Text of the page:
By Rob Tiongson

For some, it's just a number, but with other racing fans, the sight of the number three atop the scoring pylon at any NASCAR Sprint Cup venue, much less at Daytona International Speedway, had to be a nostalgic feeling that certainly made the Richard Childress Racing camp smile on Sunday afternoon.  Rookie driver Austin Dillion, the 2013 Nationwide Series champion, drove the No. 3 Dow/Cheerios Chevrolet SS to a pole run with a speed of 196.019 mph, backing up his successful pre-season test at "The World Center of Racing" last month.  Starting alongside Dillon is Martin Truex, Jr. of the No. 78 Furniture Row Racing Chevrolet SS camp, turning in a lap of 195.852 mph, a grand debut with his new Cup team with engine support from Earnhardt-Ganassi.

Car owner Richard Childress was about as proud as he's ever been in a long time, as he got to see his grandson wheel the legendary No. 3 car to a smooth, efficient lap that was about as textbook and quick as could be in perfect Florida conditions.  Dillon, recognizing his feat behind the RCR entry, took time to acknowledge that it was a total team effort that put him in the number one spot, at least heading into Thursday night's Budweiser Duels (Live at 7 PM ET on Fox Sports 1).

"It's hard to celebrate, because I know this is just qualifying, but it's great," Dillon said.  "You never know the next time you'll be standing in this position again.  So it's awesome; just want to thank our family back home at RCR. They've done such a good job -- fab shop, engine shop, everybody, my guys."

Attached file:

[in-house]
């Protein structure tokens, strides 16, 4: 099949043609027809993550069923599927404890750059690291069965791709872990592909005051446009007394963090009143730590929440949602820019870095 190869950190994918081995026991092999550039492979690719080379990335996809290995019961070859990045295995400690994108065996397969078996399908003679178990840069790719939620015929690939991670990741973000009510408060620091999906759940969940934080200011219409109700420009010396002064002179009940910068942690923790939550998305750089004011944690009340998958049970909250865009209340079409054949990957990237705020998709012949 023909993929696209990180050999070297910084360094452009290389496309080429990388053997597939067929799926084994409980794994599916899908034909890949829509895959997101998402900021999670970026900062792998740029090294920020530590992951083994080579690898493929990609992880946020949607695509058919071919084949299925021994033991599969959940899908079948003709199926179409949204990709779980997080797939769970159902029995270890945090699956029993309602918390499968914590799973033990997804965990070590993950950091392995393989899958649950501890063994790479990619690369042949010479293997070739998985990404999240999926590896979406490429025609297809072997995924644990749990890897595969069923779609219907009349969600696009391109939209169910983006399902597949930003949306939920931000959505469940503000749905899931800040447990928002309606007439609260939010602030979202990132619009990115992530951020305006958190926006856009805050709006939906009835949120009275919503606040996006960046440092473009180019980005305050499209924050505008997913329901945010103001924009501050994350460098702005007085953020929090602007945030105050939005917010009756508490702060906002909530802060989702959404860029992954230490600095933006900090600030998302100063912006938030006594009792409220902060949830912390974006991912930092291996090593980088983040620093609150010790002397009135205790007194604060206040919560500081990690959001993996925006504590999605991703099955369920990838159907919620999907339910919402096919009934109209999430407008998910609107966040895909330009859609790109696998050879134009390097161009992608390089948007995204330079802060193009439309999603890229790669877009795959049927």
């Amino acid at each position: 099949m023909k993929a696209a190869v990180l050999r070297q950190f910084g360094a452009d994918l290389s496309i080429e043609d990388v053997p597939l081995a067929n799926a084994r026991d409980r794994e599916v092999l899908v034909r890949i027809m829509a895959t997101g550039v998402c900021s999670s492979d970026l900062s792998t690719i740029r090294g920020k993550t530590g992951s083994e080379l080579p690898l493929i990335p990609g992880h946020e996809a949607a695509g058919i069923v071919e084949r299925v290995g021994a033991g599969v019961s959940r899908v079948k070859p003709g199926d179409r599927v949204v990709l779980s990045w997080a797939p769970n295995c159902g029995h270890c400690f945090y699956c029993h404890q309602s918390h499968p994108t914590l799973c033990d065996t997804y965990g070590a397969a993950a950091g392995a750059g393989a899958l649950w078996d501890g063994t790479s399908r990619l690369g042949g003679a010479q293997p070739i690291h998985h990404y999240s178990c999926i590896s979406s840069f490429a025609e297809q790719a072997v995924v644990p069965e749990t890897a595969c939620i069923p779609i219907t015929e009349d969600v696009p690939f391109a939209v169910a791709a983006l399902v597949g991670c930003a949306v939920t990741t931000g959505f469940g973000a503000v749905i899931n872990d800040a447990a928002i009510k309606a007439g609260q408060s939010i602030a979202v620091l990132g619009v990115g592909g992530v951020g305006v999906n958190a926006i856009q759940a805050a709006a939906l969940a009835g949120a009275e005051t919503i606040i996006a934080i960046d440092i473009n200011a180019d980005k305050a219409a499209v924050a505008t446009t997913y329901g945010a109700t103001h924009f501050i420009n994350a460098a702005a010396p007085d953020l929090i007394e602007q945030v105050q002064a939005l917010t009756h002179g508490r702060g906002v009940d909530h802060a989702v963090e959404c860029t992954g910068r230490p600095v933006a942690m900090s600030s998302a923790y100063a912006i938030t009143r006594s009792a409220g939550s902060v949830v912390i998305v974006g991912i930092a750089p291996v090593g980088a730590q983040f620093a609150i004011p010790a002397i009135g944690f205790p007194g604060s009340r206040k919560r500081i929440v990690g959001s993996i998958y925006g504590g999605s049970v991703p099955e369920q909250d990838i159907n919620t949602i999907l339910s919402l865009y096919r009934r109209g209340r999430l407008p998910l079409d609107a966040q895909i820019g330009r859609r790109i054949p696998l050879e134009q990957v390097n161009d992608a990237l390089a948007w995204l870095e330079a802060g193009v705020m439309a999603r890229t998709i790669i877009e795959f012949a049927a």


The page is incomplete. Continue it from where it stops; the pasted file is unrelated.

Childress chimed in happily about the pole position for Dillon and his Gil Martin-led team, perhaps with a little extra step than seen in some time at a track that's been a pendulum of emotions in his NASCAR and racing tenure.

"We wanted to put on a good show with the 3, and I couldn't be prouder of everybody," Childress said. "It is always on when you've got grandsons racing."

Truex's runner-up effort was quite impressive, as he continued Furniture Row Racing's resurgence as well as showcasing his tremendous talent behind the wheel after a tumultuous conclusion to the 2013 season.  In his return to Chevrolet sheet metal and horsepower, the 33-year-old Mayetta, NJ native attributed his superb run to the team behind his Chevy's powerplant.  

''Got a pretty good track record of qualifying here with an ECR engine under the hood, and obviously they're building some big power," Truex said.  Certainly no stranger to these motors, he previously drove an ECR powered Chevy in 2009, when he was also in the front row for that year's Daytona 500 when he drove the No. 1 Bass Pro Shops Chevrolet from the Earnhardt Ganassi racing team, which has recently been renamed "Chip Ganassi Racing Presented by Felix Sabates."  Although it may not be a pole winning run, Truex and his No. 78 can also breathe a little easier heading into the new week at Daytona as they'll get to just focus on Thursday evening's Duels as a test session of sorts or a "free" Happy Hour session in twilight conditions.

Setting the pace early on was Dale Earnhardt Jr., who posted a hot lap of 195.211 mph before relegating to a seventh-place effort.  Ford made a statement during front row qualifying, with Greg Biffle, Carl Edwards, Brad Keselowski, and Ricky Stenhouse Jr. respectively taking the third, fourth, sixth, and ninth positions.  Chevrolet filled out the remainder of the top-10 positions, with Ryan Newman, Jeff Gordon, and Paul Menard occupying the fifth, eighth and 10th spots.